* @param parent the OMElement to which the serialization should be attached
     * @return the serialized mediator XML
     */
    public OMElement serializeMediator(OMElement parent, Mediator m);

    /**
     * Return the class name of the mediator which can be serialized
     * @return the class name
     */
    public String getMediatorClassName();
}

Configuring Mediators

Mediators could access the Synapse registry to load resources and configure the local behaviour. Refer to the Spring mediator and Script mediator implementations for examples on how this could be achieved.

Loading of Extensions by the Synapse Runtime

Synapse loads available extensions from the runtime classpath using the J2SE Service Provider model. This essentially iterates over the available JAR files, for a META-INF/services directory within each file, and looks for text files with the name org.apache.synapse.config.xml.MediatorFactory and org.apache.synapse.config.xml.MediatorSerializer which contains a list of fully qualified class name that implement the above interface, listing each class in a separate line. For example, the built-in synapse-extensions.jar contains the following structure:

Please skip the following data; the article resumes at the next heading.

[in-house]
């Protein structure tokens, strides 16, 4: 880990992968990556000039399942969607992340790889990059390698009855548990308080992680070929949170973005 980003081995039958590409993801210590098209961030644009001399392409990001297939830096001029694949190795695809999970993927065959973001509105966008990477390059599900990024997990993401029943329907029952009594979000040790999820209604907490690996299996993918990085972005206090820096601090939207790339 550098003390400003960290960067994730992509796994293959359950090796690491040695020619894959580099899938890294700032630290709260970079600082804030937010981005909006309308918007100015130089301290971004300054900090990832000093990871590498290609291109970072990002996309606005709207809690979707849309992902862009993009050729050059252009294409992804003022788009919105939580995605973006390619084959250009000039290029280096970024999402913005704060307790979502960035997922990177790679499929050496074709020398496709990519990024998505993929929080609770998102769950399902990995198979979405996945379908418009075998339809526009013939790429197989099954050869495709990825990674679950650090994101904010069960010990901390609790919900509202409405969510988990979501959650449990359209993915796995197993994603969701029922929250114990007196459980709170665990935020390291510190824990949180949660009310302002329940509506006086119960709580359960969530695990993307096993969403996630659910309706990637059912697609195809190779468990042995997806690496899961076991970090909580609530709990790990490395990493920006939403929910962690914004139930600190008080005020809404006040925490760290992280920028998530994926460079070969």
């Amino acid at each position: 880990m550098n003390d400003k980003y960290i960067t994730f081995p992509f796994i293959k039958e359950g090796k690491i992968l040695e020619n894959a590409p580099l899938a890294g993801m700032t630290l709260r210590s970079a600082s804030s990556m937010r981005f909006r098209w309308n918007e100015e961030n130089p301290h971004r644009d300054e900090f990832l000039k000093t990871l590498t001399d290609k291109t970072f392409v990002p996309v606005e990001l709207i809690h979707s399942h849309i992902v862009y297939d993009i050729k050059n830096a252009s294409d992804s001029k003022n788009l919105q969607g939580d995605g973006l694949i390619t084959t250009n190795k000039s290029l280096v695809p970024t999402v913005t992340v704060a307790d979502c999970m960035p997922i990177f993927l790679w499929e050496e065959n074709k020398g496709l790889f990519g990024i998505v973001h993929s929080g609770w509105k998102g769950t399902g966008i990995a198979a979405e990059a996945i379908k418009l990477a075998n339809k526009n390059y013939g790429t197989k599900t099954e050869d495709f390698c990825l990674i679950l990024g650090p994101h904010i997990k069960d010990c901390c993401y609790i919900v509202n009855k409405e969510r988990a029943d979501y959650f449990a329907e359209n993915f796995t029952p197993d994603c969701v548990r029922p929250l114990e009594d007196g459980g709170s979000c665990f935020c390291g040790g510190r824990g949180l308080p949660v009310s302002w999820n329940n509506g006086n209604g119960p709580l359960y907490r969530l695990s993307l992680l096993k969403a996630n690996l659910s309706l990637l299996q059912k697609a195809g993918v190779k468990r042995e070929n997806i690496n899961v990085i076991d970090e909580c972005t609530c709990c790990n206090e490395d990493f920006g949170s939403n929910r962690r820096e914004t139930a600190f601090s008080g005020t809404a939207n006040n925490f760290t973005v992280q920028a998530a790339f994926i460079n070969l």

synapse-extensions.jar
    /META-INF/services
        org.apache.synapse.config.xml.MediatorFactory
        org.apache.synapse.config.xml.MediatorSerializer
    /... the implementation classes as usual...

Scheduled Tasks

Task is a one of method to automatically driving the mediation in the ESB. This is an implementation of ESB Startup which allowed adding tasks should run at ESB startup. Task is a Startup and it is based on Quartz, an open source job scheduling system. Task can be used to create simple or complex schedules. A simple schedule may be a schedule to run a task periodically. A complex schedule may be a schedule to run at specific time in future. A complex schedule can be specified using cron expressions.

<task class="string" name="string" [group="string"] [pinnedServers="(serverName)+"]>
       <property name="string" value="String"/>